What's the Difference Between a Box and a Crate?

When individuals are deciding what sort of packaging they require for transit or distribution, this is the question that always comes up.

This is a challenging question to answer, believe it or not. But we'll give it a shot because it will allow us to discuss some of the key considerations to make when deciding what type of packaging would best fit your needs.


  • Crate: A crate is a huge box that is used to store or transport items.
  • Box: A box is a space or container with a hinged lid.

The two terms are eerily similar. A wood crate box is generally a box, but a box is not always a crate; a crate is usually a box, but a box is not always a crate. Many people believe that a box must always be constructed of cardboard, although this is not always the case.

Many crates and boxes are constructed of cardboard, but they can also be made of wood or plastic. We may also presume that crates contain "cleats" (dimensional timber, such as 14's, fastened to plywood panels) and are assembled with nails or screws, whereas boxes could be constructed using adhesive or folds. But we’re telling you again that this is a misconception.

Getting particular

So, if "box" and "crate" aren't meaningful identifiers, what differences should be considered when selecting the appropriate packing for the job?

We might begin to identify phrases that meet our demands after we become more particular about the type of packaging we want.

Here are some useful terms that can assist you in determining the type of container that will best suit your needs.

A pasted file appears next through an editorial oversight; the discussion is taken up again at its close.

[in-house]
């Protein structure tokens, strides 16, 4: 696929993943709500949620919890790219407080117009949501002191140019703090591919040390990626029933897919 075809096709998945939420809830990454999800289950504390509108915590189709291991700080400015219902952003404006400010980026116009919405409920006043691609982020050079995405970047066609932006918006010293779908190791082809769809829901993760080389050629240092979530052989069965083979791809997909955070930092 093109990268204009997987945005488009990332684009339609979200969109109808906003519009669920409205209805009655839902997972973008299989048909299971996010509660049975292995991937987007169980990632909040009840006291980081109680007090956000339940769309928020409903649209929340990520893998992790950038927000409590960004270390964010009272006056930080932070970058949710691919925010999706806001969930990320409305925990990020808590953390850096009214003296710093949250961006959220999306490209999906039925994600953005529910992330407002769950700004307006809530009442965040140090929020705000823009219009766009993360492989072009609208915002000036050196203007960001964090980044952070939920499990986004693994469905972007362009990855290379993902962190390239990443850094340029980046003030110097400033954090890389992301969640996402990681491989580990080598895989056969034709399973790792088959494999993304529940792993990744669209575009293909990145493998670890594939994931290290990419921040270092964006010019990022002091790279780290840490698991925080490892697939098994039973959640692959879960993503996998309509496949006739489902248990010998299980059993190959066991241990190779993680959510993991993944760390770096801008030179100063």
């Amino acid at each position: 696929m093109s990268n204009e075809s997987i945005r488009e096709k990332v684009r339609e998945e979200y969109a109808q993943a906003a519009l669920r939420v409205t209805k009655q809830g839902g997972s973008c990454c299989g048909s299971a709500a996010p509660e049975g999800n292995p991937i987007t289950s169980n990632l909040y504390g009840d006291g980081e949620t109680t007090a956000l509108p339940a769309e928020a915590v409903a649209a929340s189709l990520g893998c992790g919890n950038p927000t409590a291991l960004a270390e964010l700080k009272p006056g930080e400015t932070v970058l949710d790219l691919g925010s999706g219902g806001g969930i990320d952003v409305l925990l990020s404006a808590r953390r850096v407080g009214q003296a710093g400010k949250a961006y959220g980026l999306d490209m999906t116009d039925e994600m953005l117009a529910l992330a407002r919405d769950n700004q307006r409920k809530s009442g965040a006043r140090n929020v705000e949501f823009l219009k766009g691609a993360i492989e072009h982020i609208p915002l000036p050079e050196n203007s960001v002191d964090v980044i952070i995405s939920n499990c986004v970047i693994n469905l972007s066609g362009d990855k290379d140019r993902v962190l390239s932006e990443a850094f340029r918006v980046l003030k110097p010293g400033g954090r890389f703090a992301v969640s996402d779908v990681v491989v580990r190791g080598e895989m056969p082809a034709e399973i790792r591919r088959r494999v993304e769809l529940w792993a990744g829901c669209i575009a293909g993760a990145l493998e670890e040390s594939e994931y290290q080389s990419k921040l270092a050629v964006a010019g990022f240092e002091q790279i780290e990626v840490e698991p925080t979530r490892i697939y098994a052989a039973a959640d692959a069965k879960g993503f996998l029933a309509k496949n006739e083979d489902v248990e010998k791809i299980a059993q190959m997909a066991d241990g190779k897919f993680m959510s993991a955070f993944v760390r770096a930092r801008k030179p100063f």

• Collapsible: It is significantly easier to store when the crate or box is collapsible. Most standard cardboard boxes are collapsible, but if you're designing wood storage crates, extra thought must be given to collapsing and then reassembling the container. The ability to store a container quickly can make it far more helpful in some situations. A foldable box made of cleated crates using Klimp-type fasteners instead of nails or screws is a great option.
  • Hinged: The top of a hinged container is attached to the container by a hinge. This simplifies some packing operations and makes it simple to open and close frequently.
  • Reusable: A reusable wood crate box may be used again and again while maintaining its integrity. If a large number of journeys are required, the additional costs of manufacturing a reusable container will surpass the price of building new containers.
  • Mil Spec: A Mil Spec container is one that meets the requirements of the United States military. Mil Spec requirements must be followed by any container for items supplied to the Department of Defense.
  • Export: Export containers may easily be transported across national borders. It signifies that the materials used to construct the container or crate have been treated to eliminate pests that might create difficulties when sent to other countries. Export containers are given a "bug stamp" to prove that they are compliant with ISPM-15 requirements and may transit international borders.
  • Stackable: It's crucial to examine how the containers will be kept and moved, as well as their overall footprint. Making containers stackable can help you avoid major headaches in the future when you need to transfer a large number of containers at once. When stacking wooden crates, it's common to also palletize them, which should be taken into account when requesting or designing containers.

These are just a few of the crucial factors to consider when choosing the type of packaging that is ideal for your needs.

If you have a special requirement for wood storage crates, please contact us and we'll be happy to provide packing options that completely meet your requirements.